The UN Mission (MONUC) in the Democratic Republic of the Congo (DRC) on Saturday reported having received "alarming" information regarding troop movements on the part of the Kinshasa government, the Kigali government, the Kampala government, and various armed factions in eastern DRC, and warned of "imminent" attacks.
"It would be shameful for armies that have already withdrawn from the DRC to return to fight each other, as was the case in Kisangani in 2000," said MONUC spokesman Hamadoun Toure. It would be equally shameful if Congolese armed factions resorted to fighting at a time when efforts are being made to bring the peace process to its fruition."
According to MONUC, the Rwandan army is active in the Ituri District of Orientale Province of northeastern DRC, while the Uganda People's Defence Force (UPDF) has battalions supporting various Congolese rebel factions fighting in Ituri. MONUC also reported the presence of uniformed Rwandan soldiers in the Kivu provinces in the east.
In particular, MONUC cited the following:
the movement of two UPDF brigades towards Mahagi, north of Bunia, near the border with Uganda;
the presence of four Forces armees congolaises (FAC - the Kinshasa government's military) battalions in the territory of Beni, which is under the control of the Rassemblement congolais pour la democratie-Kisangani/Mouvement de liberation (RCD-K/ML); and
troop movements and threat of imminent attack by Rwandan-backed RCD-Goma forces on Kanyabayonga, in Lubero, North Kivu Province, an area under RCD-K/ML control.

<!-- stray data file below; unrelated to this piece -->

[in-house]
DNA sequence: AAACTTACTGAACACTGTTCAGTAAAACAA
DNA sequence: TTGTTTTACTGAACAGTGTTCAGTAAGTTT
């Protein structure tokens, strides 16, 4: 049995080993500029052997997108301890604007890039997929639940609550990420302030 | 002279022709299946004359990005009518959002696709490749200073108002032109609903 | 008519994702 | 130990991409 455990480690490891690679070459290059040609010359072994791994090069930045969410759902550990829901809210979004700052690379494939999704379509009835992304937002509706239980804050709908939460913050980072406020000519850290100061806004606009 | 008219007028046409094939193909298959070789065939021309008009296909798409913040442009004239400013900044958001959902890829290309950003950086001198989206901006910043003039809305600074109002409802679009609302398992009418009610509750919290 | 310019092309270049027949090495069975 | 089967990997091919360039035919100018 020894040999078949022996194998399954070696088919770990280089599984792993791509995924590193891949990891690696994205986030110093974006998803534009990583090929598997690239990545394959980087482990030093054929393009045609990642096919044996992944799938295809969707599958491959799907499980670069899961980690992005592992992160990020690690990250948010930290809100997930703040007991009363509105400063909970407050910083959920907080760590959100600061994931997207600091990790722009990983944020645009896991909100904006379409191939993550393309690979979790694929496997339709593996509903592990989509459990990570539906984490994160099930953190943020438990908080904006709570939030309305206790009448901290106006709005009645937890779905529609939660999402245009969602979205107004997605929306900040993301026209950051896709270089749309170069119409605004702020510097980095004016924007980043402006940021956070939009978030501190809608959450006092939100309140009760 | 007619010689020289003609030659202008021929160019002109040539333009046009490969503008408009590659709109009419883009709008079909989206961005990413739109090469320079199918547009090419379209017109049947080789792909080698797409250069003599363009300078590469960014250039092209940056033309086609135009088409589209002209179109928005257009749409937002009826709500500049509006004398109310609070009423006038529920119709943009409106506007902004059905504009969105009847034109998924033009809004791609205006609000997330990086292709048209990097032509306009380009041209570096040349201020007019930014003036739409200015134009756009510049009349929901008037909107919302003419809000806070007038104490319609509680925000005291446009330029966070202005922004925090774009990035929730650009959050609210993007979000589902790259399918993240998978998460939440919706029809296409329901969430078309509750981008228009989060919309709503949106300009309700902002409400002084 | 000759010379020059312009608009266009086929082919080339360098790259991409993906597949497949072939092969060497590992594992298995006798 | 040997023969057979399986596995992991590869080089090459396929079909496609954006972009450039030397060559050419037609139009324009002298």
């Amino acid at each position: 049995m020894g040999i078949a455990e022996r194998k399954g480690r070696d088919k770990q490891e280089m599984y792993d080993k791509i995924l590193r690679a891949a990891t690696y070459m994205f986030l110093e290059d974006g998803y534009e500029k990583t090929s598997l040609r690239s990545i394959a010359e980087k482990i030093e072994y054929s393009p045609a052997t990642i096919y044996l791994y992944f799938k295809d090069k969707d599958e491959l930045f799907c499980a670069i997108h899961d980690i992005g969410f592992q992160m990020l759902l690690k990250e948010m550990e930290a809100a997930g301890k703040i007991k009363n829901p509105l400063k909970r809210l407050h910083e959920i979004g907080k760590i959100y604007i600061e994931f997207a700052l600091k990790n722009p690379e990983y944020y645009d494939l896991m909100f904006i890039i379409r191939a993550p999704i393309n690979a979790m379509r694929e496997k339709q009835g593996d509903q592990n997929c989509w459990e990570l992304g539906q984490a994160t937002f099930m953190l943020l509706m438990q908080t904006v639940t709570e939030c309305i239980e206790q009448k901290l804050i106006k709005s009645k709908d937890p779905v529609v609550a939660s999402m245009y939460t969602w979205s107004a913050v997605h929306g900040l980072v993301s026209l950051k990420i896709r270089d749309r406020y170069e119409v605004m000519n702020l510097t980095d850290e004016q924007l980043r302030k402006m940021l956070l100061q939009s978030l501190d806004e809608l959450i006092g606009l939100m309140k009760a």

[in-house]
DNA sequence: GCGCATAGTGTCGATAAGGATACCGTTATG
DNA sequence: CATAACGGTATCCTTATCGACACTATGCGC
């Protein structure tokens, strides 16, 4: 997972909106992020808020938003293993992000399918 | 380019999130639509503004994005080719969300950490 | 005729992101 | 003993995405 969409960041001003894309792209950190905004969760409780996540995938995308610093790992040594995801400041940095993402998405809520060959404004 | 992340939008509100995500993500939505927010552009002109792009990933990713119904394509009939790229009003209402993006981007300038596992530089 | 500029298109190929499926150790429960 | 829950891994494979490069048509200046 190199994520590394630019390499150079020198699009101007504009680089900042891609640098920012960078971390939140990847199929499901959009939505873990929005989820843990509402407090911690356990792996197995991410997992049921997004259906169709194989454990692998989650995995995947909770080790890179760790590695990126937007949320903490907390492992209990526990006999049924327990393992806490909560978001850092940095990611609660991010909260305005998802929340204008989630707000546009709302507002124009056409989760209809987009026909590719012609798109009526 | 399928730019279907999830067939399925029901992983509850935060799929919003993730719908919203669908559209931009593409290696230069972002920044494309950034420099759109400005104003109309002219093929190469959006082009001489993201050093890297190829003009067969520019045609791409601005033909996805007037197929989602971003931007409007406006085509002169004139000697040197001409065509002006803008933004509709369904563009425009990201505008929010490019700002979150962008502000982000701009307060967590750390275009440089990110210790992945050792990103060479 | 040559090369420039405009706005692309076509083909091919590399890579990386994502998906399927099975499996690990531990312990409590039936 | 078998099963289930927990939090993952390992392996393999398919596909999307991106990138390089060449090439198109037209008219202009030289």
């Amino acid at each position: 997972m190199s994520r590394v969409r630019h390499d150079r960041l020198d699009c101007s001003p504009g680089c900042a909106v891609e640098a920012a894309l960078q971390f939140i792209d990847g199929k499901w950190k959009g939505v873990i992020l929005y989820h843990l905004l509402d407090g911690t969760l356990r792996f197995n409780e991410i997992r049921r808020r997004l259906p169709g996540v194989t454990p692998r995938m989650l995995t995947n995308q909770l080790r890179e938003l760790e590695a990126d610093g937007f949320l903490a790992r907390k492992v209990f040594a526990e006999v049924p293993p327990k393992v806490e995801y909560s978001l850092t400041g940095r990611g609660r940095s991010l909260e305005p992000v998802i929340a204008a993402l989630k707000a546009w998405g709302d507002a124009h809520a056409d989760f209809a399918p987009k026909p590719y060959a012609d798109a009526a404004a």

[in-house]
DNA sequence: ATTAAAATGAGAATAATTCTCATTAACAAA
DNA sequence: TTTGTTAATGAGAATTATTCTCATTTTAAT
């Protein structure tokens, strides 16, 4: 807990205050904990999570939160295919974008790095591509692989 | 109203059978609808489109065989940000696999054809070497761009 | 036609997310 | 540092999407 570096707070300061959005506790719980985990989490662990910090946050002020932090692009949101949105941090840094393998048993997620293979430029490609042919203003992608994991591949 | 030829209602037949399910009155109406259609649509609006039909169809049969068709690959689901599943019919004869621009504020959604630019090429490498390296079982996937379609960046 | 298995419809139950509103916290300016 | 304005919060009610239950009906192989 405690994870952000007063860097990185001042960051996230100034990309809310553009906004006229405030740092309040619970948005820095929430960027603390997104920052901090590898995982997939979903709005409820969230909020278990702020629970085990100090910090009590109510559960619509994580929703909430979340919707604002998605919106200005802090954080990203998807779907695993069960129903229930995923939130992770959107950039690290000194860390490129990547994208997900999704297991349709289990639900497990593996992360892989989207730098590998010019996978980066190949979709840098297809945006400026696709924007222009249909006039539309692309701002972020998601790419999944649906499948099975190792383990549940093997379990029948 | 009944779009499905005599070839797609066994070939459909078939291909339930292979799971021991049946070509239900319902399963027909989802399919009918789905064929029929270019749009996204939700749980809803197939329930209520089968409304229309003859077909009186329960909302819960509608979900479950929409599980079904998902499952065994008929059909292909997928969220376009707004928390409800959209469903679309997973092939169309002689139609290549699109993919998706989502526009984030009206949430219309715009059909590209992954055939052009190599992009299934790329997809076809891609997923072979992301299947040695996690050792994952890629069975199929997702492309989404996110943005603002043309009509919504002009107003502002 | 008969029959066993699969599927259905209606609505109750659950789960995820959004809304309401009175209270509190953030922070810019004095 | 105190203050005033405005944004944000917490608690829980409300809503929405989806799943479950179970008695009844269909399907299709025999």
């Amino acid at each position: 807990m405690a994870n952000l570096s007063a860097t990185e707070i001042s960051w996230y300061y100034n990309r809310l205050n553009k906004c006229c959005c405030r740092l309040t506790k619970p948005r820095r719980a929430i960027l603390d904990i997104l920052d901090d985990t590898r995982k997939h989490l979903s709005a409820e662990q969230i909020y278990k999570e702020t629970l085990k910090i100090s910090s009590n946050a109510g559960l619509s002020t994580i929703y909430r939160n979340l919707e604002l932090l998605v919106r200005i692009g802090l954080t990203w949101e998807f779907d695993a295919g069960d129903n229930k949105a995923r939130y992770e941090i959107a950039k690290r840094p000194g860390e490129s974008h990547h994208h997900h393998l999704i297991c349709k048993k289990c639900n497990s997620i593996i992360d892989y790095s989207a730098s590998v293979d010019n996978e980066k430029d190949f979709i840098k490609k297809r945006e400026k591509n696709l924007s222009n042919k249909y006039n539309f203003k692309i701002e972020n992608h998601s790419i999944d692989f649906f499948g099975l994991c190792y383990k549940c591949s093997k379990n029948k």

The Kinshasa government has admitted the presence of its troops in rebel territory, stating that they are there for the purpose of future integration of various armed forces into a national army, as agreed in the power-sharing accord reached in the South African administrative capital, Pretoria, on 17 December 2002. The government said it had told MONUC that it had 250 soldiers in Beni.
"Our officers are in Beni in the context of a reunification of armies. The people of Beni have been assured that the presence of our forces is related to the imminent visit of President Joseph Kabila," said Vital Kamerhe, the commissioner-general of the DRC government in charge of the peace process in the Great Lakes region.
In a statement issued on Saturday by its president, Roger Lumbala, the RCD-National disputed Kamerhe's justification, and called on the international community to put pressure on Kinshasa to behave responsibly given the "gravity of this violation".
For its part, the Rwandan government has "categorically denied" the allegations, "as it withdrew its troops from DRC in October last year", said a report broadcast on Sunday on government-owned Radio Rwanda.
Meanwhile, AFP reported that Ugandan President Yoweri Museveni met on Saturday in Kampala the Special Representative of UN Secretary-General to the DRC, Amos Namanga Ngongi, on the DRC peace process. It noted that the two had focused on "the steps being taken to pacify the eastern part of the country", citing a Ugandan State House statement issued on Sunday, and stressed that all stakeholders in the DRC conflict should hold dialogues to bring about peace in their areas.
A statement from MONUC on Saturday said Ngongi was "pursuing contacts with all parties concerned with a view to getting an explanation" of the reported troop movements. It said Ngongi was appealing to all parties involved to refrain from any attack, which, if it happened, would only aggravate the suffering of the Congolese people and be a serious affront to the international community's efforts aimed at bringing the peace process to a successful conclusion. Ngongi also reminded the parties concerned that they would be held fully responsible in the event of a renewed outbreak of fighting.
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